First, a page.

Italian Culture of the Renaissance and its Expansion Part 2

It is almost full reconciliation with Rome and with the classical world in general, with the world of the pagan gods, no longer “false and liars”. Since after Rome we discover Greece, more and more revealed, after the first irregular contacts through the Byzantine provinces of the South, after the first progress of the 14th century in the knowledge of Greek, from the travels of erudition in the East, from the Byzantine scholars who came for the concilî of Ferrara and Florence or refugees after the fall of Constantinople, from the codes collected by the hundreds over there by the work of the new pilgrims who foresaw the impending Turkish storm and ran to save those venerable leftovers. The center of this interest is especially Rome and Latinity. This external story reflected the intimate story of classical culture and culture in general, which passed from clerics to laity or, if you like, it received an imprint from the laity, from the laity it had assigned limits, ends, character, from the laity it was, in a certain sense, also imposed on men of the church, as a culture having absolute value. Rome and ancient civilization are also seen and loved in their own right. Indeed, the maximum effort is to rediscover its genuine face, under the Christian interpretations and deformations, behind the encumbrance of glosses and comments. And since they are seen and loved in themselves, they are loved in all their manifestations: literature, art, thought, even customs and religion. Not only as an object of study, but as an object worthy of imitation. Rome was once again becoming a great teacher. And the whole culture was invested and permeated by it. According to SEARCHFORPUBLICSCHOOLS, that human and earthly vision that attributed an intrinsic value to life was clarified and expanded.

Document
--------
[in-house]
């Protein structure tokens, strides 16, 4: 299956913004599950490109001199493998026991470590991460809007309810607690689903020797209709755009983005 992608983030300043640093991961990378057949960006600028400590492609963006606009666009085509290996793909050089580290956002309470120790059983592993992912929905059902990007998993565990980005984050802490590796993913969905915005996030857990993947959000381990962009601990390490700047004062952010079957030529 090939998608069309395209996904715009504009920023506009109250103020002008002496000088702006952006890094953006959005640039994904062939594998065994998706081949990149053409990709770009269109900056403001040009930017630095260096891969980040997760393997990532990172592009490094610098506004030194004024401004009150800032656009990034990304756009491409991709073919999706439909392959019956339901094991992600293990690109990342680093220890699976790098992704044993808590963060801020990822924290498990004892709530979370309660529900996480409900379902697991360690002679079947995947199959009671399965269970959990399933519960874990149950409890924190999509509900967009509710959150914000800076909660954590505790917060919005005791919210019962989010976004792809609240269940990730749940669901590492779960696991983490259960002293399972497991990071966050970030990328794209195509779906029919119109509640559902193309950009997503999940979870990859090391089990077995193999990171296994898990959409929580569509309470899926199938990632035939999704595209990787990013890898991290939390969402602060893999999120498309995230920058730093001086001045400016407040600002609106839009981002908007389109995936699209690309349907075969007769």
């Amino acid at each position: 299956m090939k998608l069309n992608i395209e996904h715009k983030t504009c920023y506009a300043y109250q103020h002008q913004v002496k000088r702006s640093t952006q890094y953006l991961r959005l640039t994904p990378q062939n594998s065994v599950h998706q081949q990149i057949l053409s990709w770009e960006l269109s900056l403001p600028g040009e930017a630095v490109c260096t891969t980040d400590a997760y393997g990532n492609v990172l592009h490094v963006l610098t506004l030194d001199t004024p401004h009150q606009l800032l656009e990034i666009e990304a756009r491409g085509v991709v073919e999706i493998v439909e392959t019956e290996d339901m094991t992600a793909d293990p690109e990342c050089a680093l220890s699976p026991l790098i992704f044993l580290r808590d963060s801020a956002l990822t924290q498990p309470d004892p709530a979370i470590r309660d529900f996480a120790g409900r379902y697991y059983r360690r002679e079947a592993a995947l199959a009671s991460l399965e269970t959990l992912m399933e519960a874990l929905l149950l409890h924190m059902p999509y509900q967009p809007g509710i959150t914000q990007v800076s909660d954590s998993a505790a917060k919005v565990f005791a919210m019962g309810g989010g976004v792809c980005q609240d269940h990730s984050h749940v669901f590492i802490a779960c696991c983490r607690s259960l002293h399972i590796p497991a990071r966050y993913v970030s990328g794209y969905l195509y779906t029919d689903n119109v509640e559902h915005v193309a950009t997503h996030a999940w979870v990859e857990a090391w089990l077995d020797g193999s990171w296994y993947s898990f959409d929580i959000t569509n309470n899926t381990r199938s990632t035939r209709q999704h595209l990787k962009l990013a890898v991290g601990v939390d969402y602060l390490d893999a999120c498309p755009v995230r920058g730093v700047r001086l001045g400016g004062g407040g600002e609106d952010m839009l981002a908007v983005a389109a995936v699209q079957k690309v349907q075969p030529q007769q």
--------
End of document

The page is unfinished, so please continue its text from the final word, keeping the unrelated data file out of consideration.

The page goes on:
It seemed, this immersion all in the admiration and study of classical antiquity, was like an estrangement from life. Moreover, the new humanists often have a sense of boredom and disinterest in politics and the outside world and the desire to find comfort in that world of thoughts and images that drew nourishment from the classics. There is a widespread contrast between the ancient and the present, which is looked upon almost with contempt. However, the humanistic culture was born of life, it was united by a thousand bonds to life, it flourished in what had been and were centers of the industrious and innovative bourgeoisie. Its primary object was man and the problems of the human soul, those of politics and civil coexistence; he drew from his centralization in man that unity and organicity which the old medieval encyclopedism lacked; it was the culture of men who lived in the practice of politics and business. Suffice it to recall Leonardo Bruni chancellor and historian of the Florentine republic, Giovanni Pontano minister of the king of Naples, Pandolfo Collenuccio ambassador and secretary of princes, Francesco Barbaro, Venetian politician and leader, Enea Silvio Piccolomini, Lorenzo the Magnificent. Widespread among humanists and cultured people of the 15th century is the need for knowledge that adheres to life, serves life, and sarcasm for the abstract philosopher, for the man of letters who is only a man of letters, adjuster of words, presumptuous and, in his vain busying himself, idle; for the man who totus deditus speculationibus ac literarum illecebris , as Vergerio says, is of little use to the city.

But here it is important to us to point out particularly how this Italian humanistic society, from Petrarch onwards, is one from Sicily to the Alps, from Corsica to Istria, with its Aurispa and Panormita, Valla and Pomponio Leto, Biondo Flavio and Guarino Veronese, Vergerio and Cariteo, Bracciolini and Filelfo; linked by the same tastes and ideals, always in contact in universities and courts or chancelleries, always in friendly correspondence or in controversy. The growing unification of the Italian spirit was expressed in this society of men. The architects and centers of this unitary life of culture had first been Palermo, Pisa, Bologna, Florence. Now, with humanism, I am Venice, which feeds Italian Hellenism, is the link between Istria and Dalmatia and Italy, and the irradiation point for the peninsula of all Dalmatian artists, it becomes a large printing workshop; Milan, where men aiming at every art and, even more, at every science, meet, Luca Pacioli the mathematician, Gerolamo Cardano naturalist, Andrea da Imola and Piattino Piatti astronomers, Marco Antonio della Torre anatomist from Verona, not to count Bramante and Leonardo. It is still Florence, which gives the first and greatest essays in humanistic historiography, boasts the Platonic Academy, offers the first literary documents of perfect fusion of old and new, generates the great fifteenth-century painting, renews the art of casting equestrian statues, creates the glorious architecture of the Brunelleschi, Rossellines, Alberti, Michelozzi, etc. Finally, Rome.

Italian Culture of the Renaissance 2

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